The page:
The hormonal changes that occur during menopause can cause many uncomfortable, well-known physical symptoms such as hot flashes, mood swings, vaginal dryness, and night sweats. Some women may also experience changes to their skin, such as itchy skin. Perimenopause is the 8- to year period before menopause. During menopause, hormonal changes include a loss of estrogen. Estrogen is related to the production of collagen, an essential building block of skin. Estrogen is also related to the production of natural oils that keep your skin moisturized.
The lack of collagen and natural oils can cause your skin to become thin and itchy. There are other rarer skin conditions you may also experience during menopause, such as paresthesia. A few women may also experience formication. Formication is a type of paresthesia described as "Skin problems during menopause" sensation of insects crawling on the skin. You may wish to visit your doctor if your itchy skin symptoms persist for three or more days.
Your doctor may Skin problems during menopause you how long your itchy skin has persisted, and which parts of your body are affected. Your doctor may run tests to rule out any other serious medical conditions that can cause itching. These tests may include:. Colloidal oatmeal is an oatmeal that is made from finely ground oats. It can be found in many natural beauty and bath products. Add colloidal oatmeal to a warm bath.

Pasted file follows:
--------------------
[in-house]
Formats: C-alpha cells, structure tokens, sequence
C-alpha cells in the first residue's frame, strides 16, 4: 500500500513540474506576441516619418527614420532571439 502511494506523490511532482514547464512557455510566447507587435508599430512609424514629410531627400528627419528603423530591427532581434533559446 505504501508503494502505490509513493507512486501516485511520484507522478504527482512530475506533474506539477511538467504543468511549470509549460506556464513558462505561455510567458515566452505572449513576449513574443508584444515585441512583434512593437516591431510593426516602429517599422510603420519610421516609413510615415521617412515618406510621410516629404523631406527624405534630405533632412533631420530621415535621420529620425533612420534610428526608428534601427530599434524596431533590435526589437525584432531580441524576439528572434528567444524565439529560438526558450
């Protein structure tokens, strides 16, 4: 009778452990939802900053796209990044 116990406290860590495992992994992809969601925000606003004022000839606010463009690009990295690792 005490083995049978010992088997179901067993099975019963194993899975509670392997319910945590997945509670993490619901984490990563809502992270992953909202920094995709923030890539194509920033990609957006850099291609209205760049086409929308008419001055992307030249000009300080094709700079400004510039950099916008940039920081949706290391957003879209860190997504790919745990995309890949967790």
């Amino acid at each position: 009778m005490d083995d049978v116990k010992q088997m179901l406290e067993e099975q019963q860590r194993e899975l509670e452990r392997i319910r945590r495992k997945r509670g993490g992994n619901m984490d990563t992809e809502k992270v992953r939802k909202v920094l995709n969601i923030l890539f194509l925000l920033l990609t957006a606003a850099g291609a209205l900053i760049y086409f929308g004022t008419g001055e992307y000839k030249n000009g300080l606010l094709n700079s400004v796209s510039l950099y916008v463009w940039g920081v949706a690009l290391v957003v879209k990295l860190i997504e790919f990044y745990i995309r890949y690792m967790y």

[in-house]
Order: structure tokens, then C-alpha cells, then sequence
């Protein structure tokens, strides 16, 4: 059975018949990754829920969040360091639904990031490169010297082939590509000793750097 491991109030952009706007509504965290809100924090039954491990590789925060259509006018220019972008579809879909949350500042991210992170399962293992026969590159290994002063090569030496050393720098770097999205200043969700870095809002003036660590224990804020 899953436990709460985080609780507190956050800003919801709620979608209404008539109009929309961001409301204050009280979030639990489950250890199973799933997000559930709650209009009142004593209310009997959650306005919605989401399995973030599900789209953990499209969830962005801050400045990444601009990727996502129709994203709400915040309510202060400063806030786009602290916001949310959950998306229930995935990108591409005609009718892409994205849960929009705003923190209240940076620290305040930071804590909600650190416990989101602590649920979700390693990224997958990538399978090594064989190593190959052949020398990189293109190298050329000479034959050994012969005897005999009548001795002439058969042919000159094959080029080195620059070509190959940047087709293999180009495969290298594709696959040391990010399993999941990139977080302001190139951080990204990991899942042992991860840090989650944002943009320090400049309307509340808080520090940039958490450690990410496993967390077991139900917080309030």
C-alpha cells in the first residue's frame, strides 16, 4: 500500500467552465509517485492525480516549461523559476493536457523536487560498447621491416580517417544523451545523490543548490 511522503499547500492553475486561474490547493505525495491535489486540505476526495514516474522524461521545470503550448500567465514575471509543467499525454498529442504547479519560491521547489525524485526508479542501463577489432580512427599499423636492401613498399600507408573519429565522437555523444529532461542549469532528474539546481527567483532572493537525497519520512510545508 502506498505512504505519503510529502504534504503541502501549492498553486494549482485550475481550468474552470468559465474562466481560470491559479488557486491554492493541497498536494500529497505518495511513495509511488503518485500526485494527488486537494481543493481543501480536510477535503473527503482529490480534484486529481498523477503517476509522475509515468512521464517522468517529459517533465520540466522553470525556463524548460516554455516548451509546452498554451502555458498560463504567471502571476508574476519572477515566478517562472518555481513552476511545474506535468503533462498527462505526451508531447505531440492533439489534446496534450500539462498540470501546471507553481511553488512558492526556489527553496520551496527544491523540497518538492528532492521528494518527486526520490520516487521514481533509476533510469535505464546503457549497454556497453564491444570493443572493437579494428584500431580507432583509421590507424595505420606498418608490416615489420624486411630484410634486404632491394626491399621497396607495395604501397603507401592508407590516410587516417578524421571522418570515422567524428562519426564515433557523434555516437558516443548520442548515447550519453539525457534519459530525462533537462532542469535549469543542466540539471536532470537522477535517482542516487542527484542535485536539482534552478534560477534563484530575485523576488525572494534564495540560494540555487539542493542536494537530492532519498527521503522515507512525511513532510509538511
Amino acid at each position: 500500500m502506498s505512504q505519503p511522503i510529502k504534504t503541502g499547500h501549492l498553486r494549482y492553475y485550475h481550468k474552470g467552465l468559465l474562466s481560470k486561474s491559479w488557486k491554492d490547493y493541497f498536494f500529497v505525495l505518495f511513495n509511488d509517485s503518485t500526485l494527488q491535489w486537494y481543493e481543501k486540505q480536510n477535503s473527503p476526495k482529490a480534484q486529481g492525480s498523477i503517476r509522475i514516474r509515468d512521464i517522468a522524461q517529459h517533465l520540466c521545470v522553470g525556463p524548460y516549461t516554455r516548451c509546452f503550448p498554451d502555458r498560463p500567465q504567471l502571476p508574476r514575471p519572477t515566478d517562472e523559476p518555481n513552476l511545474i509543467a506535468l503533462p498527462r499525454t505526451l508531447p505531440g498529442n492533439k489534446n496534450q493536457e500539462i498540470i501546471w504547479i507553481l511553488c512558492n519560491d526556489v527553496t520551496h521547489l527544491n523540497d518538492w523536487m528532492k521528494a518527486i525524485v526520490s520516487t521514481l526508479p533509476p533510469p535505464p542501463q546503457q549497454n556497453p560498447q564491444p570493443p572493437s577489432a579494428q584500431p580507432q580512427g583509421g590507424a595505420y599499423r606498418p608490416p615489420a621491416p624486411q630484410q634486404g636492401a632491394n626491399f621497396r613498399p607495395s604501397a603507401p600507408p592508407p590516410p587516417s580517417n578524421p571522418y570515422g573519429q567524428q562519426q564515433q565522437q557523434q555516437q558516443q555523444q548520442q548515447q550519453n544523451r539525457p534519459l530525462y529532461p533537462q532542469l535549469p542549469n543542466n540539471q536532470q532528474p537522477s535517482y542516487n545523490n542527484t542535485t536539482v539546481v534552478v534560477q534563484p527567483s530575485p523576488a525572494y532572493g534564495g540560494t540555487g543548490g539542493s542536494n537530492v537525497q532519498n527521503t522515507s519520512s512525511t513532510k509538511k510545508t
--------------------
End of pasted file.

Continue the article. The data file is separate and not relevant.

The oatmeal may help alleviate and soothe itchy skin. Keep your skin well moisturized with a high-quality moisturizer.
Skin problems during menopause C plays an important role in the creation of collagen in the skin. Vitamin C can aid in repairing damage to the skin, and may help to prevent dry, thin, itchy skin. Vitamin C can be taken:. Some herbal supplements, like dong quaiact as phytoestrogens in the body, which may help in replenishing estrogen in the short term. Some herbal supplements may interfere with prescription medications. In some cases, home remedies may not be enough to manage your itchy skin.
Over-the-counter or prescription medications, or medical procedures may be needed. An OTC hydrocortisone cream with at least 1 percent hydrocortisone can be found at the drugstore, and may work well for soothing inflamed, itchy skin.
Your doctor may prescribe you a topical corticosteroid to treat inflamed, itchy skin. Prescription corticosteroids may include hydrocortisone, or a variety of other corticosteroids in varying strengths. They may be applied as an aerosol, gel, cream, or lotion.
HRT is a popular course of treatment for treating many of the symptoms of menopause, including itchy skin. HRT does carry with it some health risks and side effects.